No genuine care and personal attention
There is no greater way to show a client you don’t care than by not giving your time and attention. Listen to the needs and goals of your clients and genuinely make those goals genuinely your own. Failing to do so is why many people ultimately find themselves fired.
You didn’t create a personal connection
Time and attention isn’t enough. Create a personal connection with each client. Ensure that they are a good fit for you and you for them. Make sure you both parties mesh or you’re probably just delaying the inevitable.
They don’t understand what you’re doing and why
Does your client understand what you’re doing for them? Did you explain it in non-geek friendly terms? Do they understand why you’re doing it and how it affects their goals? Did you connect the dots for them? If all they see is the bill and don’t understand what and why you’re going to have issues.
You become an order taker
Your client calls you up and wants the greatest new feature they saw surfing the web and you do the work without questioning. The most valuable asset to your client is your advice as an expert. You must ask what is driving the request, how this will help achieve your goals, how it will make you successful and what are the expected results. When you become an order taker you lose your value to your client.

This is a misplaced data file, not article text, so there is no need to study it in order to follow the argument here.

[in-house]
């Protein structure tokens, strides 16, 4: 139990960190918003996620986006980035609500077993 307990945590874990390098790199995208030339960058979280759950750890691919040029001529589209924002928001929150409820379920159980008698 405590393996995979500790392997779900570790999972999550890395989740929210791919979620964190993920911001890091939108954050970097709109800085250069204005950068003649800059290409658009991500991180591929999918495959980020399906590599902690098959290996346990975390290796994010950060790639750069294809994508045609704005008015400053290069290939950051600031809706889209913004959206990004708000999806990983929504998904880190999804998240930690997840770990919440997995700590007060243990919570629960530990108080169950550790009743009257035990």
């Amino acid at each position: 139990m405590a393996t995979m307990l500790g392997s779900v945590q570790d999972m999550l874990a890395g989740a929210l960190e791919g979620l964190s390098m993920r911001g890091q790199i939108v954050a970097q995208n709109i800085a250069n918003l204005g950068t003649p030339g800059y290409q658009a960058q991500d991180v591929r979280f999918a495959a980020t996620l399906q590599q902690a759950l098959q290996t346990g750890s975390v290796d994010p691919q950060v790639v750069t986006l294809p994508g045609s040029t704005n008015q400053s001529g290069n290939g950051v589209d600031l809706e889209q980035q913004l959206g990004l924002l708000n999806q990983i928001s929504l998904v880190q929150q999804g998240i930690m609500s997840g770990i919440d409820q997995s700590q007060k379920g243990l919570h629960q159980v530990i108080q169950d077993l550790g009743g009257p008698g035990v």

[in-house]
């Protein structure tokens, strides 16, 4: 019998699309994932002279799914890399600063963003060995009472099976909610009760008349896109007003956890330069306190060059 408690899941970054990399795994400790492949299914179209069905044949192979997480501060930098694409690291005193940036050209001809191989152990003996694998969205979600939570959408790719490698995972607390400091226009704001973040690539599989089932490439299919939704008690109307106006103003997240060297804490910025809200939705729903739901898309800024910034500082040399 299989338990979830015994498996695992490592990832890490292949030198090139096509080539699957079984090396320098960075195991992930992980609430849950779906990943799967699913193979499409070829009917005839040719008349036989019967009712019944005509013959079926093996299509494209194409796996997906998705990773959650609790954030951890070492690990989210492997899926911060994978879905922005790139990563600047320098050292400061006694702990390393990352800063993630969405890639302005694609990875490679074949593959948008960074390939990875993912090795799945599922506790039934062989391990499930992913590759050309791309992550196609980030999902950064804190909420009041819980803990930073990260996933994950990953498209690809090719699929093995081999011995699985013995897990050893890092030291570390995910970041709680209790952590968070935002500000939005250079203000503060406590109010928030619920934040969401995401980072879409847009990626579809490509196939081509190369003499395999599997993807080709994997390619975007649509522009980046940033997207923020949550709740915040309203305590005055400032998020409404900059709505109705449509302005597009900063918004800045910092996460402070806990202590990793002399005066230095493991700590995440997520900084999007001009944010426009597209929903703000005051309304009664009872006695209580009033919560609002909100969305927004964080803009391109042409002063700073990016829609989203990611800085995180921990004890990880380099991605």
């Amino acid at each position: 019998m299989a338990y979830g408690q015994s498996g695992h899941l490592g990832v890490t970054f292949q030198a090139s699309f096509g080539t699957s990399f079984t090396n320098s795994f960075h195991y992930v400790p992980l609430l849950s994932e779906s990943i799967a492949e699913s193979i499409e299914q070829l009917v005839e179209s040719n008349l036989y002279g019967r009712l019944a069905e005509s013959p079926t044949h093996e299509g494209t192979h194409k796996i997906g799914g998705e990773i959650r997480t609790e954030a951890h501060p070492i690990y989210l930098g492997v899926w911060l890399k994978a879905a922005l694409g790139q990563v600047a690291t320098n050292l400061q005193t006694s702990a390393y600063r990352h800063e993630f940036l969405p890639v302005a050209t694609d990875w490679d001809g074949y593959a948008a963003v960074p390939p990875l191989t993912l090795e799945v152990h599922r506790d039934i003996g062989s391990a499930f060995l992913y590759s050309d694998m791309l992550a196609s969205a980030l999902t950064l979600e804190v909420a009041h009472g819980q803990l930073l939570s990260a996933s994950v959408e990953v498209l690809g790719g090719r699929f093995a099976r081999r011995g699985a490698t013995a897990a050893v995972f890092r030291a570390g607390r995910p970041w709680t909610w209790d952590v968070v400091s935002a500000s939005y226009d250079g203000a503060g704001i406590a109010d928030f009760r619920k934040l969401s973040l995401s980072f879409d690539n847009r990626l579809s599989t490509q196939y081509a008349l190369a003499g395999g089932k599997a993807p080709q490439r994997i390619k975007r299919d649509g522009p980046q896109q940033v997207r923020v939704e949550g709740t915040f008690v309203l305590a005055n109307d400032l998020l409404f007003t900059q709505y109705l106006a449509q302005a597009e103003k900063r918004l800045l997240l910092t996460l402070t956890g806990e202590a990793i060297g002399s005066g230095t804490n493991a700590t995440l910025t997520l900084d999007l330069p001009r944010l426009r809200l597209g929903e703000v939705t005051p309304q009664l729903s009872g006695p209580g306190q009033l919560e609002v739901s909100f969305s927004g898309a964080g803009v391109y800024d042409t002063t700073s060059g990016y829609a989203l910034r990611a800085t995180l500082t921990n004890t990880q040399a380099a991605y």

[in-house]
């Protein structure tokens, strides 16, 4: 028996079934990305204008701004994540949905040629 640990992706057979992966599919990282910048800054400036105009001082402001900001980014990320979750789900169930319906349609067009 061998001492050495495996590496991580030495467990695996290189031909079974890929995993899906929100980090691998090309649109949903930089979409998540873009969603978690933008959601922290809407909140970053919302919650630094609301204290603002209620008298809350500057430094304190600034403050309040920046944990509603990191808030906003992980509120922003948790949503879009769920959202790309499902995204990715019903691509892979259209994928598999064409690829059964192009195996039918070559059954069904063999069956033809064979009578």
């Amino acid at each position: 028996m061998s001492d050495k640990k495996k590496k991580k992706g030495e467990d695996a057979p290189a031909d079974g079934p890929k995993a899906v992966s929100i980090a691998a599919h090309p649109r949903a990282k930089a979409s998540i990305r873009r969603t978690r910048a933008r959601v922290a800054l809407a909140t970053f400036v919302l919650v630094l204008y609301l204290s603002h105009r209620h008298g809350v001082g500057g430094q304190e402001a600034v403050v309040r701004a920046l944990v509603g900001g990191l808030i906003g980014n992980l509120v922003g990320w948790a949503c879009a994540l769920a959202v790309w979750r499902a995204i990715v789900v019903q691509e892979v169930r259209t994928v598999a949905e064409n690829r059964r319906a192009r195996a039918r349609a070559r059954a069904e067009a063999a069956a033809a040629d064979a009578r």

Expectations weren’t communicated properly
Were you both committed to the same things? We’re you explicitly clear about what you need from them, who is accountable for what, deadlines, expected results, communication and cost? If you’re not on the same page with your client you’re both expecting something completely different. Naturally, that’ll cause issues.
This is a no brainer. Dishonesty loses credibility and trust. Always be honest, especially when you screw up. If you have followed the steps above, and even if you make mistakes, your client will understand.
The reasons above are the little things that often get overlooked. The obvious big things like missing deadlines and poor quality work can of course make relationships go bad. However, if you pay attention to the little things and make the big things right you can often salvage those relationships.